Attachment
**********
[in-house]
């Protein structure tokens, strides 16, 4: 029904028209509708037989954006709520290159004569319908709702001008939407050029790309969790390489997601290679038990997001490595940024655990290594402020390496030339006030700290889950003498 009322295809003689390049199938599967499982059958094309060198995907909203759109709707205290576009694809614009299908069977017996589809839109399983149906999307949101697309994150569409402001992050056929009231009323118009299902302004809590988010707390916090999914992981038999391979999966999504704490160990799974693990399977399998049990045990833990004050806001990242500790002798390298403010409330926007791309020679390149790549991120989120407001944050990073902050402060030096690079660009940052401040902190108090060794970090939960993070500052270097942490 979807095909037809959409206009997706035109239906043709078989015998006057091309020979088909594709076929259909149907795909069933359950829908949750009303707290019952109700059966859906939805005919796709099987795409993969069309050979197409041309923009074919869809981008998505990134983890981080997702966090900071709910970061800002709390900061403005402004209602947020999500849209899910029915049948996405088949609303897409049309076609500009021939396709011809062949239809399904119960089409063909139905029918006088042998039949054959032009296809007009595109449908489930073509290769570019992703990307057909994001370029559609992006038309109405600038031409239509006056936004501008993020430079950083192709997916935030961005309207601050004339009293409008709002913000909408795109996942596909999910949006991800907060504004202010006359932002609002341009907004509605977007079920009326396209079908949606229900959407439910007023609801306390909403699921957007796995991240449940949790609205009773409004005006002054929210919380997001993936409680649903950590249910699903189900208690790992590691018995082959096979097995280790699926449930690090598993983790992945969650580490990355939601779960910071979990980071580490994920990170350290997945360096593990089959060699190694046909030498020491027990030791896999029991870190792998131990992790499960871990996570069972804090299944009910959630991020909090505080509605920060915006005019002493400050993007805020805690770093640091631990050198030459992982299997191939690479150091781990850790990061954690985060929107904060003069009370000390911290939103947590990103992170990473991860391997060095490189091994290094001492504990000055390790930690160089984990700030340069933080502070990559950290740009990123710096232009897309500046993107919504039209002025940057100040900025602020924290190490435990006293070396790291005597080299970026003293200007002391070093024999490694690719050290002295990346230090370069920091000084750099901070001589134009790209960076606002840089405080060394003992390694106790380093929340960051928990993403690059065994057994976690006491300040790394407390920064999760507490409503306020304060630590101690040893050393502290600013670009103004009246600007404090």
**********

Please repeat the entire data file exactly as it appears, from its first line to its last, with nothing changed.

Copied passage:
[in-house]
């Protein structure tokens, strides 16, 4: 029904028209509708037989954006709520290159004569319908709702001008939407050029790309969790390489997601290679038990997001490595940024655990290594402020390496030339006030700290889950003498 009322295809003689390049199938599967499982059958094309060198995907909203759109709707205290576009694809614009299908069977017996589809839109399983149906999307949101697309994150569409402001992050056929009231009323118009299902302004809590988010707390916090999914992981038999391979999966999504704490160990799974693990399977399998049990045990833990004050806001990242500790002798390298403010409330926007791309020679390149790549991120989120407001944050990073902050402060030096690079660009940052401040902190108090060794970090939960993070500052270097942490 979807095909037809959409206009997706035109239906043709078989015998006057091309020979088909594709076929259909149907795909069933359950829908949750009303707290019952109700059966859906939805005919796709099987795409993969069309050979197409041309923009074919869809981008998505990134983890981080997702966090900071709910970061800002709390900061403005402004209602947020999500849209899910029915049948996405088949609303897409049309076609500009021939396709011809062949239809399904119960089409063909139905029918006088042998039949054959032009296809007009595109449908489930073509290769570019992703990307057909994001370029559609992006038309109405600038031409239509006056936004501008993020430079950083192709997916935030961005309207601050004339009293409008709002913000909408795109996942596909999910949006991800907060504004202010006359932002609002341009907004509605977007079920009326396209079908949606229900959407439910007023609801306390909403699921957007796995991240449940949790609205009773409004005006002054929210919380997001993936409680649903950590249910699903189900208690790992590691018995082959096979097995280790699926449930690090598993983790992945969650580490990355939601779960910071979990980071580490994920990170350290997945360096593990089959060699190694046909030498020491027990030791896999029991870190792998131990992790499960871990996570069972804090299944009910959630991020909090505080509605920060915006005019002493400050993007805020805690770093640091631990050198030459992982299997191939690479150091781990850790990061954690985060929107904060003069009370000390911290939103947590990103992170990473991860391997060095490189091994290094001492504990000055390790930690160089984990700030340069933080502070990559950290740009990123710096232009897309500046993107919504039209002025940057100040900025602020924290190490435990006293070396790291005597080299970026003293200007002391070093024999490694690719050290002295990346230090370069920091000084750099901070001589134009790209960076606002840089405080060394003992390694106790380093929340960051928990993403690059065994057994976690006491300040790394407390920064999760507490409503306020304060630590101690040893050393502290600013670009103004009246600007404090």